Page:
Don Giovanni is an opera crammed with paradoxes: is it comedy or tragedy, a proto-Romantic rebel cry against the constraints of Enlightenment reason or a warning about the chaos of order undermined? An especially fascinating paradox involves the identity of the anti-hero himself. The action opens at night, with the masked Don declaring to Donna Anna, whom he has just attempted to rape: “Who I am you shall not know!” And he has indeed resisted attempts by subsequent generations to define him. While some interpret the allegro part of the Overture as a portrait of his vitality, Don Giovanni himself has no extended solo aria that gives us a view into his interior life—the so-called “Champagne Aria” (a misnomer that post-dates Mozart) is a frantically restless to-do list for his party. Yet he is without question the gravitational force of the entire opera.
An unrepentant narcissist, the Don is also a consummate actor who seems to lack identity: Mozart’s musical portrayal shows him again and again pitching his music to his audience, whether to seduce or intimidate. His famous duet with Zerlina, for example, trips along with the innocent guile she would find most appealing; elsewhere he impersonates his servant Leporello, and when he receives the Stone Guest, it is the latter’s sternly commanding harmonies that the miscreant adapts. Disguises, masks, and deceptive identities are not only plot devices here: they underline the eternal elusiveness of the Don himself.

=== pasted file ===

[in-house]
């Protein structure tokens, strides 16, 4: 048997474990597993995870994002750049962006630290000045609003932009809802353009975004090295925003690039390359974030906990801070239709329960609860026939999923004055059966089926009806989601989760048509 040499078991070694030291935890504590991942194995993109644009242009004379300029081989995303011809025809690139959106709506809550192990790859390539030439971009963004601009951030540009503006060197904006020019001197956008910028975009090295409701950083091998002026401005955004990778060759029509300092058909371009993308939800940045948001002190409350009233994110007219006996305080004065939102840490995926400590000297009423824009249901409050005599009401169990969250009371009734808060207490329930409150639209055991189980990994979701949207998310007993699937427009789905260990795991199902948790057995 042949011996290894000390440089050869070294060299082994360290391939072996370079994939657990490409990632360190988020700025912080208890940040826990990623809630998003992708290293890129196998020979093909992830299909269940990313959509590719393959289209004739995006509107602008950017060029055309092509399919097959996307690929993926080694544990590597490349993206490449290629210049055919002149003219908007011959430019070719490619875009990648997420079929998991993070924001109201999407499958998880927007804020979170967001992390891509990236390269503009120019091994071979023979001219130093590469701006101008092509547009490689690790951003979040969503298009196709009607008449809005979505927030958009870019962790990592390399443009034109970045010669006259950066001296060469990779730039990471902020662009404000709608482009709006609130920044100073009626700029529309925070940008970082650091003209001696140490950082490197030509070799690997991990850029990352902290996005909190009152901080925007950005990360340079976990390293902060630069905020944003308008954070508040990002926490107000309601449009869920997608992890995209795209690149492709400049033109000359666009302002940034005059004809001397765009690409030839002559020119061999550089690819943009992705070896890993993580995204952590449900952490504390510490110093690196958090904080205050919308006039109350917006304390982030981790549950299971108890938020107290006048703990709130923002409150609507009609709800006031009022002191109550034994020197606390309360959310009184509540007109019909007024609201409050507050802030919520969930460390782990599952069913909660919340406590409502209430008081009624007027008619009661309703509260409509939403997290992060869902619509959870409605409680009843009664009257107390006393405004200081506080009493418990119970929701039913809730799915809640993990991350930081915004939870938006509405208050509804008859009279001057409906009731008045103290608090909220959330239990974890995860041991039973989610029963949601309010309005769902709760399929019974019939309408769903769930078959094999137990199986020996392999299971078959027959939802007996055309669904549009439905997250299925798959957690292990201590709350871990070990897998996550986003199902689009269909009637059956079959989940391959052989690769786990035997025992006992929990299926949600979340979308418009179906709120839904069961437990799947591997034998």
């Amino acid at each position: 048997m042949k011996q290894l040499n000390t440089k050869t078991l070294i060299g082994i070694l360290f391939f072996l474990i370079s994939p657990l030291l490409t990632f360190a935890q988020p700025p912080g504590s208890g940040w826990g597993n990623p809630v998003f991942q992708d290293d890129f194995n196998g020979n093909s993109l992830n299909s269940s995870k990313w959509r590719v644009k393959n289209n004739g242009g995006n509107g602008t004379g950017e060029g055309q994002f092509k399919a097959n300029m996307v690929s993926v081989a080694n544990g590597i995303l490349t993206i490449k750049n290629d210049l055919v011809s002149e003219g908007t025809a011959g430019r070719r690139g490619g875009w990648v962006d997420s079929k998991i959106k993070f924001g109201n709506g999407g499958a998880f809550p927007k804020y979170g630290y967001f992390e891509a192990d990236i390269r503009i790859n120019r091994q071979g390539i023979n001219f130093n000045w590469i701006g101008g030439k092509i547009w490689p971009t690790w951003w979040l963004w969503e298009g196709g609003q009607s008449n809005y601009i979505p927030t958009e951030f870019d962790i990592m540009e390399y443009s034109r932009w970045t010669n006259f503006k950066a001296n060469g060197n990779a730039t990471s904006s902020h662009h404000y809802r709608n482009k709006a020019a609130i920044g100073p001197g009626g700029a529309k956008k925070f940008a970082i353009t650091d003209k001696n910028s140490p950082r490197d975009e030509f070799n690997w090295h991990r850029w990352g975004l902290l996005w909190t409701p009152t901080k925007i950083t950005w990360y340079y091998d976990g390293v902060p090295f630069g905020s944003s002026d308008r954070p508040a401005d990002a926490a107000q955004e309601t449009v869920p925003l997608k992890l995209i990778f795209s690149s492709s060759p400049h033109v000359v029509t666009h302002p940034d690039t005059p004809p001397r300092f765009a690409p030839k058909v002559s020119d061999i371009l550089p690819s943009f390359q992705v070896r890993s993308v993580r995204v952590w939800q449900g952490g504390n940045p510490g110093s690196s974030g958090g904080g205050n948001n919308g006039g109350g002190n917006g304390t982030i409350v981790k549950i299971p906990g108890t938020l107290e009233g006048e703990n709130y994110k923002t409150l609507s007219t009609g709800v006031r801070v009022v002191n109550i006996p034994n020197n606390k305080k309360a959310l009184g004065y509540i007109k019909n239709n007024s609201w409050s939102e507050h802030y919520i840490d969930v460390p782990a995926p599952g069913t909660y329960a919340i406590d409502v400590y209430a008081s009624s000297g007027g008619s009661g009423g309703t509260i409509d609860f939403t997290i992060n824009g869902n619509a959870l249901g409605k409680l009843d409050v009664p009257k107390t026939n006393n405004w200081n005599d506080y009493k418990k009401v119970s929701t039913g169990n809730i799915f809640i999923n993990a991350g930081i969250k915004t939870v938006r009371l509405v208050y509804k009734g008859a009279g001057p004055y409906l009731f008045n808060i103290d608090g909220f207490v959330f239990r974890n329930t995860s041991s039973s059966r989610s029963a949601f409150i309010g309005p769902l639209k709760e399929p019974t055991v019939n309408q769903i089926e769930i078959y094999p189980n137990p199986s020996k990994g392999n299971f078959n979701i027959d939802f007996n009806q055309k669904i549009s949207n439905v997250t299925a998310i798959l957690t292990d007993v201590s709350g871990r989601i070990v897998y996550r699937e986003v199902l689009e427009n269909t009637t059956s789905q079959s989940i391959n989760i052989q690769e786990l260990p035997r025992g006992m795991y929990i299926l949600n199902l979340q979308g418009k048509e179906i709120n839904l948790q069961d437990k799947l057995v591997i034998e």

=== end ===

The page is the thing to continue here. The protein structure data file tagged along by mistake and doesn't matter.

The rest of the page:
—Thomas May writes regularly for Washington National Opera.
Don Giovanni, starring Ildar Abdrazakov, runs September 20–October 13, 2012 in the Kennedy Center Opera House.